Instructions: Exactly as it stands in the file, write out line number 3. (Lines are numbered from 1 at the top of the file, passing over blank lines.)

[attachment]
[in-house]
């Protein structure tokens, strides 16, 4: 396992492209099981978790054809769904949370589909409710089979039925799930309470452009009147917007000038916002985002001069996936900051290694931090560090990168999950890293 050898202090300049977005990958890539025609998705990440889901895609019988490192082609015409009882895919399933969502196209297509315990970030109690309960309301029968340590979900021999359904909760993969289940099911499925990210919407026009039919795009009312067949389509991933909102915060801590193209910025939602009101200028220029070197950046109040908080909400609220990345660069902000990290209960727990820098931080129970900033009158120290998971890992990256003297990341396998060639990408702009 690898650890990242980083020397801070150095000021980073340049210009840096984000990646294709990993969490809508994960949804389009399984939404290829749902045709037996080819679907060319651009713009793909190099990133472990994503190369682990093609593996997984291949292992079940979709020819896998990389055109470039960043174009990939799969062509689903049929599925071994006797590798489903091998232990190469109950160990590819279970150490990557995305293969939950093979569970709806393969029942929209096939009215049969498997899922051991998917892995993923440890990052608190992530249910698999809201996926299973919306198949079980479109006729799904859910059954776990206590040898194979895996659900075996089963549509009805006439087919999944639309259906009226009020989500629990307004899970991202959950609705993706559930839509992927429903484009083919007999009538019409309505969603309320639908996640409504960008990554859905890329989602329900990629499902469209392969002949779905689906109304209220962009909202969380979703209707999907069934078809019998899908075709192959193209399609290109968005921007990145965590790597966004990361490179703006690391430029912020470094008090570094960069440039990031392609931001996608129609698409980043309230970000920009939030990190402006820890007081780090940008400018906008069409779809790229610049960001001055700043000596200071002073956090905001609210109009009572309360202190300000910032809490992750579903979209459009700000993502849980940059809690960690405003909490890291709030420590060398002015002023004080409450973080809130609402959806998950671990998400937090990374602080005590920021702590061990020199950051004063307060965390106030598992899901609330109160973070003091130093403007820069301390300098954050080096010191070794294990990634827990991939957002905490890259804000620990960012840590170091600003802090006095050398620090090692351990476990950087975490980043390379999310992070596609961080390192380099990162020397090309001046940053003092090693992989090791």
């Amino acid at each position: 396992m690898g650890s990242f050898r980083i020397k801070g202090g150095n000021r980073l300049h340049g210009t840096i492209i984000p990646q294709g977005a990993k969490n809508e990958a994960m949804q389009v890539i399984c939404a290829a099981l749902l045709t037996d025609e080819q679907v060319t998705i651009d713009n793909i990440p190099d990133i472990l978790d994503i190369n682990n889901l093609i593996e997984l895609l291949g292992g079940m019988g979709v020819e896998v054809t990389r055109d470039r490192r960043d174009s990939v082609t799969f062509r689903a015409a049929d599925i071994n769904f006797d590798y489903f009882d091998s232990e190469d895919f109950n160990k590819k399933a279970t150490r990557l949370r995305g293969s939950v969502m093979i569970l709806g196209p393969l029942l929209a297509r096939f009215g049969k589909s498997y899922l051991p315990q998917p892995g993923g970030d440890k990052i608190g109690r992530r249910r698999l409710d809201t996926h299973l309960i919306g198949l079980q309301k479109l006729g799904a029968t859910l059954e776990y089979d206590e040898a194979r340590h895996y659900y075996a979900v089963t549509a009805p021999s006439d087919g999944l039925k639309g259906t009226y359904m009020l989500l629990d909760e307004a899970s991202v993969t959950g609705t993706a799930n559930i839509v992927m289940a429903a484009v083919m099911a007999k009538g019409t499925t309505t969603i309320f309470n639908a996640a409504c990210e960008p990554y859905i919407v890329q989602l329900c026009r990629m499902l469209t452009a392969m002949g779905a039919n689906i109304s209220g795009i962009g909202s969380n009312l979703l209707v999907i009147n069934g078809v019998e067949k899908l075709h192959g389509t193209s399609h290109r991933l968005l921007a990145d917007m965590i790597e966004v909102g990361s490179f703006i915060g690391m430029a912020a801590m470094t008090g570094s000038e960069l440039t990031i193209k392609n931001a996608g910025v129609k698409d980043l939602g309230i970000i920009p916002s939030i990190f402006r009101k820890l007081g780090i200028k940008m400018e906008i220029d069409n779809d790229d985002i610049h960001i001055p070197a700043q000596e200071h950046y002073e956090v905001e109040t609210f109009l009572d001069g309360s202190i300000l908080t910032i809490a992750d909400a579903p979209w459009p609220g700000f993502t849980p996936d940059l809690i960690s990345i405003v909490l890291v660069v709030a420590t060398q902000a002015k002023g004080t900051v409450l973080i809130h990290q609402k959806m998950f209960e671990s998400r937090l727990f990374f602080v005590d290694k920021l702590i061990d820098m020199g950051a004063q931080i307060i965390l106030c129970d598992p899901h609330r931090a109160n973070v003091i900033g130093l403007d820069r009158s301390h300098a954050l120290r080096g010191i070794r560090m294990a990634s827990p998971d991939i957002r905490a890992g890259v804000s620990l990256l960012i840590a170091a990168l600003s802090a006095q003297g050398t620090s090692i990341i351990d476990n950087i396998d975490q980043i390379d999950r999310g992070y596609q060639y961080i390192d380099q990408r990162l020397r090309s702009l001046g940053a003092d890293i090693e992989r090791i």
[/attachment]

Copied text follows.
């Amino acid at each position: 396992m690898g650890s990242f050898r980083i020397k801070g202090g150095n000021r980073l300049h340049g210009t840096i492209i984000p990646q294709g977005a990993k969490n809508e990958a994960m949804q389009v890539i399984c939404a290829a099981l749902l045709t037996d025609e080819q679907v060319t998705i651009d713009n793909i990440p190099d990133i472990l978790d994503i190369n682990n889901l093609i593996e997984l895609l291949g292992g079940m019988g979709v020819e896998v054809t990389r055109d470039r490192r960043d174009s990939v082609t799969f062509r689903a015409a049929d599925i071994n769904f006797d590798y489903f009882d091998s232990e190469d895919f109950n160990k590819k399933a279970t150490r990557l949370r995305g293969s939950v969502m093979i569970l709806g196209p393969l029942l929209a297509r096939f009215g049969k589909s498997y899922l051991p315990q998917p892995g993923g970030d440890k990052i608190g109690r992530r249910r698999l409710d809201t996926h299973l309960i919306g198949l079980q309301k479109l006729g799904a029968t859910l059954e776990y089979d206590e040898a194979r340590h895996y659900y075996a979900v089963t549509a009805p021999s006439d087919g999944l039925k639309g259906t009226y359904m009020l989500l629990d909760e307004a899970s991202v993969t959950g609705t993706a799930n559930i839509v992927m289940a429903a484009v083919m099911a007999k009538g019409t499925t309505t969603i309320f309470n639908a996640a409504c990210e960008p990554y859905i919407v890329q989602l329900c026009r990629m499902l469209t452009a392969m002949g779905a039919n689906i109304s209220g795009i962009g909202s969380n009312l979703l209707v999907i009147n069934g078809v019998e067949k899908l075709h192959g389509t193209s399609h290109r991933l968005l921007a990145d917007m965590i790597e966004v909102g990361s490179f703006i915060g690391m430029a912020a801590m470094t008090g570094s000038e960069l440039t990031i193209k392609n931001a996608g910025v129609k698409d980043l939602g309230i970000i920009p916002s939030i990190f402006r009101k820890l007081g780090i200028k940008m400018e906008i220029d069409n779809d790229d985002i610049h960001i001055p070197a700043q000596e200071h950046y002073e956090v905001e109040t609210f109009l009572d001069g309360s202190i300000l908080t910032i809490a992750d909400a579903p979209w459009p609220g700000f993502t849980p996936d940059l809690i960690s990345i405003v909490l890291v660069v709030a420590t060398q902000a002015k002023g004080t900051v409450l973080i809130h990290q609402k959806m998950f209960e671990s998400r937090l727990f990374f602080v005590d290694k920021l702590i061990d820098m020199g950051a004063q931080i307060i965390l106030c129970d598992p899901h609330r931090a109160n973070v003091i900033g130093l403007d820069r009158s301390h300098a954050l120290r080096g010191i070794r560090m294990a990634s827990p998971d991939i957002r905490a890992g890259v804000s620990l990256l960012i840590a170091a990168l600003s802090a006095q003297g050398t620090s090692i990341i351990d476990n950087i396998d975490q980043i390379d999950r999310g992070y596609q060639y961080i390192d380099q990408r990162l020397r090309s702009l001046g940053a003092d890293i090693e992989r090791i």